Book review: Conversations in Bolzano

(This was written for the Hindustan Times; should’ve mentioned that what I liked most about Marai’s book was that it sent me back to Casanova’s memoirs. That’s one of the bits about reviewing that’s fun: you get to say, hang on, I’ve got to read this and move off to Casanova’s memoirs (as with Conversations) or Ursula K Le Guin, whom I read alongside Ishiguro’s latest, and you can defend all your digressions by virtuously saying you’re just doing your homework.)

Conversations in Bolzano
Sandor Marai
294 pages, POUNDS 10.50

If Sandor Marai had read Giacomo Casanova’s memoirs, he would have read either the German translation or the French. Neither was a reliable version; the full history of the great seducer’s exploits was only released in the 20th century, and the translations until then were based on incomplete versions of the original. It was only in the 1960s that Casanova’s Memoirs were translated into English.

We read Sandor Marai’s works across the same yawning gap. Conversations in Bolzano is a book set in 1758 and written in 1940 that was first translated in 2004, only the second of Marai’s works to be brought to a wider audience. Marai himself was born in 1900 and survived World War II, but at a high price; he committed suicide in 1989, but left behind a literary legacy that is only gradually being exhumed for a non-Hungarian audience.

His first book, Embers , was translated into English only a year or two ago. That tale of two men tested by war and the vicissitudes of life, returning to an unfinished battle over the soul and heart of an extraordinary woman, leapt the barrier of time effortlessly. Despite the long speeches Marai places in his characters’ mouths and the old-fashioned setting, Embers was a riveting, oddly contemporary read, as it held ideas like loyalty, fidelity and honour up to the light and examined them more closely.

The premise of Conversations in Bolzano is audacious—to examine love and its meaning by way of the man whose name is synonymous with seduction. In 1758, by Marai’s account, it has been two years since Casanova managed to escape from the prison in Venice where he spent several uncomfortable years. Marai is at pains to point out that his Casanova is fictional—“it is not so much the romantic episodes in my hero’s life that interests me as his romantic character”. In his telling of the tale, Casanova comes to Bolzano, the place where he lost a duel and a woman to the Duke of Parma. He has hardened in prison—Casanova went into jail a lighthearted youth given to mischief, and came out a colder, cynical survivor intent on the pursuit, however brief, of love.

The Duke has long since married Francesca, but their marriage has been marred by Casanova’s shadow. He could run Casanova out of town, again; he could exert the full force of his power on the seducer and kill him or exile him permanently. Given that he had once bested the younger man in a duel, he might even contemplate fighting Casanova again. But none of these options will be of any use to him, for they will leave Casanova’s image enshrined in Francesca’s heart. Therefore, he has a business proposition to put before Casanova: he will allow the former lovers one perfect night of seduction, when they can celebrate and inter the passion they once felt—and then Casanova must leave.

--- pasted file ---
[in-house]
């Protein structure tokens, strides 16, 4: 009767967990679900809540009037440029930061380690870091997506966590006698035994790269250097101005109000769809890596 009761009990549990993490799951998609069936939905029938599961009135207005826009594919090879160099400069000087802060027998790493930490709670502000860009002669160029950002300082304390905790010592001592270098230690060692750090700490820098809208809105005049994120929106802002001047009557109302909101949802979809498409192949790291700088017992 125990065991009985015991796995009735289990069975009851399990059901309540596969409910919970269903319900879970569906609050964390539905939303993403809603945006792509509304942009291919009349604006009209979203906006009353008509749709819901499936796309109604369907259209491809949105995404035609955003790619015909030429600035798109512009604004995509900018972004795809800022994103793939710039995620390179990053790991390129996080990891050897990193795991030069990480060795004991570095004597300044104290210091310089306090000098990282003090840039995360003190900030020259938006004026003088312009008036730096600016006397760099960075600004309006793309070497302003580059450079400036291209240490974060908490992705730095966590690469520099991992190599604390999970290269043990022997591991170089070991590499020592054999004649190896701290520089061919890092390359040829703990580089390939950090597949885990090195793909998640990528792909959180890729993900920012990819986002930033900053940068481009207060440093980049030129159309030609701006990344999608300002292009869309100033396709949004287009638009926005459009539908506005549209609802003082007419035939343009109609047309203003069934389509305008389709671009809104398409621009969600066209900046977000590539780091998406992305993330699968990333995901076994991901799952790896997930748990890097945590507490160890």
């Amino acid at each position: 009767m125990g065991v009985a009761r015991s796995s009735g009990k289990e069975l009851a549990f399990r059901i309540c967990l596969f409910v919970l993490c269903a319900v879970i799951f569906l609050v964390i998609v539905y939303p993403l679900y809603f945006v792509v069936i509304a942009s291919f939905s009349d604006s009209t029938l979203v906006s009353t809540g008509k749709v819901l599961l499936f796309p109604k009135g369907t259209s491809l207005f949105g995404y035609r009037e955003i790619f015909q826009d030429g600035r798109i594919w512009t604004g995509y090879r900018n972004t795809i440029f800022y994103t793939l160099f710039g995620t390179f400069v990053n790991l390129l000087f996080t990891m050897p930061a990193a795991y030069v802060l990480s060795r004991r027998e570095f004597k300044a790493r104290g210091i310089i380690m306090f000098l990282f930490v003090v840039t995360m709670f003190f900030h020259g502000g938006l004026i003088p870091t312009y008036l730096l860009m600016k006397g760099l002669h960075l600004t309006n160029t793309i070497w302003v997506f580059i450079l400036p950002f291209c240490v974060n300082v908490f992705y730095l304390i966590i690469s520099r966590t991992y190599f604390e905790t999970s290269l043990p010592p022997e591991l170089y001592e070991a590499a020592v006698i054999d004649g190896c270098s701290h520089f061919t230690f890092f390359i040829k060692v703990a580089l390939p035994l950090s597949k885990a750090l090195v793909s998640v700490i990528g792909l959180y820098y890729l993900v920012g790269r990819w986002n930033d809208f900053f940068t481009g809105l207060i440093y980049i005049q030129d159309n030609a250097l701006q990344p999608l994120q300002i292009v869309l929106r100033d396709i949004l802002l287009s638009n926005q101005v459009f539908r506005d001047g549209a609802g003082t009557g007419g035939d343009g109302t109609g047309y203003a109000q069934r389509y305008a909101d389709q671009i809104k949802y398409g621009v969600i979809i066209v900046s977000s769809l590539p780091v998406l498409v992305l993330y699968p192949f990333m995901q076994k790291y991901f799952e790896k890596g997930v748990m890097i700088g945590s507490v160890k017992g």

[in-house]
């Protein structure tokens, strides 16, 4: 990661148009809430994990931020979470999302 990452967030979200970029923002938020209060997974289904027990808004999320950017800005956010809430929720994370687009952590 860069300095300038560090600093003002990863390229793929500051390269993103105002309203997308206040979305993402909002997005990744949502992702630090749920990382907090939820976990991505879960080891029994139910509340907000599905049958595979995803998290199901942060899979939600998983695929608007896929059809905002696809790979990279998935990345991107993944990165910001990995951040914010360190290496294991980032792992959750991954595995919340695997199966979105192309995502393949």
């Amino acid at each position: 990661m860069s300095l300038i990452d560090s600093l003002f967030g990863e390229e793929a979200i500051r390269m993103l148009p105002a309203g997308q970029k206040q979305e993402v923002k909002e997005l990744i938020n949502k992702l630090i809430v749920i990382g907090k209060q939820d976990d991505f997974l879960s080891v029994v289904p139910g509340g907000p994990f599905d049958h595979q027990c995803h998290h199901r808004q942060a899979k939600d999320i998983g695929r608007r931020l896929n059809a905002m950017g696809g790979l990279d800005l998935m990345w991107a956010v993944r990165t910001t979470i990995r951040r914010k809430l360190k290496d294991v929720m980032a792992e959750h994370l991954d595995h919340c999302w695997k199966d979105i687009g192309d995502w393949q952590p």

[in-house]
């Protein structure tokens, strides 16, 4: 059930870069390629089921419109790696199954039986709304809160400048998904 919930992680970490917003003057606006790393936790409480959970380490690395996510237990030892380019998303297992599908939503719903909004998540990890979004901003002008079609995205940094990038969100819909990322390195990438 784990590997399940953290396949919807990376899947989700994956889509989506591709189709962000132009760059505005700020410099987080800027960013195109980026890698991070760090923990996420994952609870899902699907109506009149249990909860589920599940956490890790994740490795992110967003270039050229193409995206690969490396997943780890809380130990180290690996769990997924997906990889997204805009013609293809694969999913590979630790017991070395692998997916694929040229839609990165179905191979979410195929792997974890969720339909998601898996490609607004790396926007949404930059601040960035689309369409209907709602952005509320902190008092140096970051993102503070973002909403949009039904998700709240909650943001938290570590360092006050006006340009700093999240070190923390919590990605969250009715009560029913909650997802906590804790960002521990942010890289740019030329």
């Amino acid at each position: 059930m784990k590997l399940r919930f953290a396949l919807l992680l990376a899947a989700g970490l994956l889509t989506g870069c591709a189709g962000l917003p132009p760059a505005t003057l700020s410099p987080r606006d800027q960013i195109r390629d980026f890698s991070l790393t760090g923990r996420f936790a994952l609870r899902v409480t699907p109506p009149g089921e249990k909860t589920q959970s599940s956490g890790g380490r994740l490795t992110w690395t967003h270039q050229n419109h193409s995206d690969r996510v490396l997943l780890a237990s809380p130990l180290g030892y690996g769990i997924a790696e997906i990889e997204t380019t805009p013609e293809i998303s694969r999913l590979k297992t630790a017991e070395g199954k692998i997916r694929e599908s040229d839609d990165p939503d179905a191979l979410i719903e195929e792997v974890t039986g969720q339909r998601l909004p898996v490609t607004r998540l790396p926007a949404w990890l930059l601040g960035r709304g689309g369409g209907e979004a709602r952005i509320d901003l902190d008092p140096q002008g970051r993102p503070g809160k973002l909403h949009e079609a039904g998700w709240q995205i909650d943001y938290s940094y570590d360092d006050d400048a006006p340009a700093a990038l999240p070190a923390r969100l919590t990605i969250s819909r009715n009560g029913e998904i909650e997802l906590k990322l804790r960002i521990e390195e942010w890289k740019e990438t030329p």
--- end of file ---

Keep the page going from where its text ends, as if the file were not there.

But this bargain solves nothing: with the Duke’s seal of consent stamped upon the night, their passion will have been just another expensive purchase. And Francesca has her own ways of exacting revenge, her own demands to make; the real betrayal happened for her when Casanova turned his back on what the two of them had and fled from it.

All this unfolds in steady, measured setpieces, formal and stylized in a manner the novel has long since discarded. It is hard to believe that this was written in the same decade that a whole new generation of writers were dismantling the structure of the old ways of seeing literature and experimenting with language, form, ideas. Conversations in Bolzano is a finely crafted argument, and offers a distinct portrait of Casanova: “a man that was ugly rather than handsome, whose features were unrefined, whose body was unheroic”, but who was “genuinely, most resolutely a man, just that and no more”, perhaps the only real man left in the world.

But it reads like a museum piece, a mothballed relic from another day and age. The three main characters go through their motions like clockwork toys; the fine and noble dilemma before them is resolved through words and musings, not through duels or seductions. Marai attempted to confront a question that has tormented many; how could a man love so many women so persistently and with such relentlessness? His answer is that there must have been one woman who was Casanova’s muse and inspiration, who by remaining unattainable, inspired his lifelong devotion. It is a banal answer, satisfying perhaps only at a certain moment of time, and in a day and age that no longer exists.





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